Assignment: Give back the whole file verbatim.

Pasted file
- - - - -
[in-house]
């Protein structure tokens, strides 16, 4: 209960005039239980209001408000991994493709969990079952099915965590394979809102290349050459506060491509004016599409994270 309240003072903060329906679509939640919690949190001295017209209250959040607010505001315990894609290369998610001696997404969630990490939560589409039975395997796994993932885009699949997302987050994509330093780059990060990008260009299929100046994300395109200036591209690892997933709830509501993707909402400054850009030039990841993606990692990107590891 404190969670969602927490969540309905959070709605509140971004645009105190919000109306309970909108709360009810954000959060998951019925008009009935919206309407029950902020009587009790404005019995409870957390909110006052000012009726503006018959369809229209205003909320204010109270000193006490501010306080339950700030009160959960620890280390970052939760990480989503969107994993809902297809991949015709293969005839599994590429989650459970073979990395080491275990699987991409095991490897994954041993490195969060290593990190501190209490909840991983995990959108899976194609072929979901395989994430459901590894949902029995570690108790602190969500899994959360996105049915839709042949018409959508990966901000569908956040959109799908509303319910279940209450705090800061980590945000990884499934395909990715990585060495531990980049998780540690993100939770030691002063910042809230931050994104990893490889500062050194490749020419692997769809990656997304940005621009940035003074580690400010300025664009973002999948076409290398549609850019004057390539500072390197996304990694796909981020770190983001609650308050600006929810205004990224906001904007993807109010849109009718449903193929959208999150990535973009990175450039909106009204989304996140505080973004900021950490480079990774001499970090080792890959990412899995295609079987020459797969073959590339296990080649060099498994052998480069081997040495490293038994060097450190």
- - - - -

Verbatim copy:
[in-house]
């Protein structure tokens, strides 16, 4: 209960005039239980209001408000991994493709969990079952099915965590394979809102290349050459506060491509004016599409994270 309240003072903060329906679509939640919690949190001295017209209250959040607010505001315990894609290369998610001696997404969630990490939560589409039975395997796994993932885009699949997302987050994509330093780059990060990008260009299929100046994300395109200036591209690892997933709830509501993707909402400054850009030039990841993606990692990107590891 404190969670969602927490969540309905959070709605509140971004645009105190919000109306309970909108709360009810954000959060998951019925008009009935919206309407029950902020009587009790404005019995409870957390909110006052000012009726503006018959369809229209205003909320204010109270000193006490501010306080339950700030009160959960620890280390970052939760990480989503969107994993809902297809991949015709293969005839599994590429989650459970073979990395080491275990699987991409095991490897994954041993490195969060290593990190501190209490909840991983995990959108899976194609072929979901395989994430459901590894949902029995570690108790602190969500899994959360996105049915839709042949018409959508990966901000569908956040959109799908509303319910279940209450705090800061980590945000990884499934395909990715990585060495531990980049998780540690993100939770030691002063910042809230931050994104990893490889500062050194490749020419692997769809990656997304940005621009940035003074580690400010300025664009973002999948076409290398549609850019004057390539500072390197996304990694796909981020770190983001609650308050600006929810205004990224906001904007993807109010849109009718449903193929959208999150990535973009990175450039909106009204989304996140505080973004900021950490480079990774001499970090080792890959990412899995295609079987020459797969073959590339296990080649060099498994052998480069081997040495490293038994060097450190």